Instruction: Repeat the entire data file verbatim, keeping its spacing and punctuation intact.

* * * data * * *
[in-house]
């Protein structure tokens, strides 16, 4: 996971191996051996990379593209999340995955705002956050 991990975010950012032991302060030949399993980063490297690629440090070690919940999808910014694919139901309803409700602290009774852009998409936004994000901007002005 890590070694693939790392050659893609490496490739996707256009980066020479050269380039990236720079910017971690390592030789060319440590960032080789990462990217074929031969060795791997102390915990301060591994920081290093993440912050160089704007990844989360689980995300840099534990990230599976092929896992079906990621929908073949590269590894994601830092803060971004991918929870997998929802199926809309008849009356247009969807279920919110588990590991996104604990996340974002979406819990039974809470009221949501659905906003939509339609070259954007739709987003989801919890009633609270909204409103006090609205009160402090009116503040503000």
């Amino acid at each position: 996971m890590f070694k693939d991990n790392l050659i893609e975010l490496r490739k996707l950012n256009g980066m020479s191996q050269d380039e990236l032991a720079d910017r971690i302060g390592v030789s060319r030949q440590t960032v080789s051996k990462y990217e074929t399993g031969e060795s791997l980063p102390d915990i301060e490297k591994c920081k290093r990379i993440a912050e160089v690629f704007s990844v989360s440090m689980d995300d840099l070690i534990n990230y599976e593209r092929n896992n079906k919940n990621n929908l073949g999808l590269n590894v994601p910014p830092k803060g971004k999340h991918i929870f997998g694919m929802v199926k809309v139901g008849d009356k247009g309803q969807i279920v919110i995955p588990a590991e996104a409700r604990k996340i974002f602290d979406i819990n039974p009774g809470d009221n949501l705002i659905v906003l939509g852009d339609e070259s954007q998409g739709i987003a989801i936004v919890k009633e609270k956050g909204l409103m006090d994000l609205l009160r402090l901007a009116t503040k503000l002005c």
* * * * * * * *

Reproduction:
[in-house]
């Protein structure tokens, strides 16, 4: 996971191996051996990379593209999340995955705002956050 991990975010950012032991302060030949399993980063490297690629440090070690919940999808910014694919139901309803409700602290009774852009998409936004994000901007002005 890590070694693939790392050659893609490496490739996707256009980066020479050269380039990236720079910017971690390592030789060319440590960032080789990462990217074929031969060795791997102390915990301060591994920081290093993440912050160089704007990844989360689980995300840099534990990230599976092929896992079906990621929908073949590269590894994601830092803060971004991918929870997998929802199926809309008849009356247009969807279920919110588990590991996104604990996340974002979406819990039974809470009221949501659905906003939509339609070259954007739709987003989801919890009633609270909204409103006090609205009160402090009116503040503000």
């Amino acid at each position: 996971m890590f070694k693939d991990n790392l050659i893609e975010l490496r490739k996707l950012n256009g980066m020479s191996q050269d380039e990236l032991a720079d910017r971690i302060g390592v030789s060319r030949q440590t960032v080789s051996k990462y990217e074929t399993g031969e060795s791997l980063p102390d915990i301060e490297k591994c920081k290093r990379i993440a912050e160089v690629f704007s990844v989360s440090m689980d995300d840099l070690i534990n990230y599976e593209r092929n896992n079906k919940n990621n929908l073949g999808l590269n590894v994601p910014p830092k803060g971004k999340h991918i929870f997998g694919m929802v199926k809309v139901g008849d009356k247009g309803q969807i279920v919110i995955p588990a590991e996104a409700r604990k996340i974002f602290d979406i819990n039974p009774g809470d009221n949501l705002i659905v906003l939509g852009d339609e070259s954007q998409g739709i987003a989801i936004v919890k009633e609270k956050g909204l409103m006090d994000l609205l009160r402090l901007a009116t503040k503000l002005c």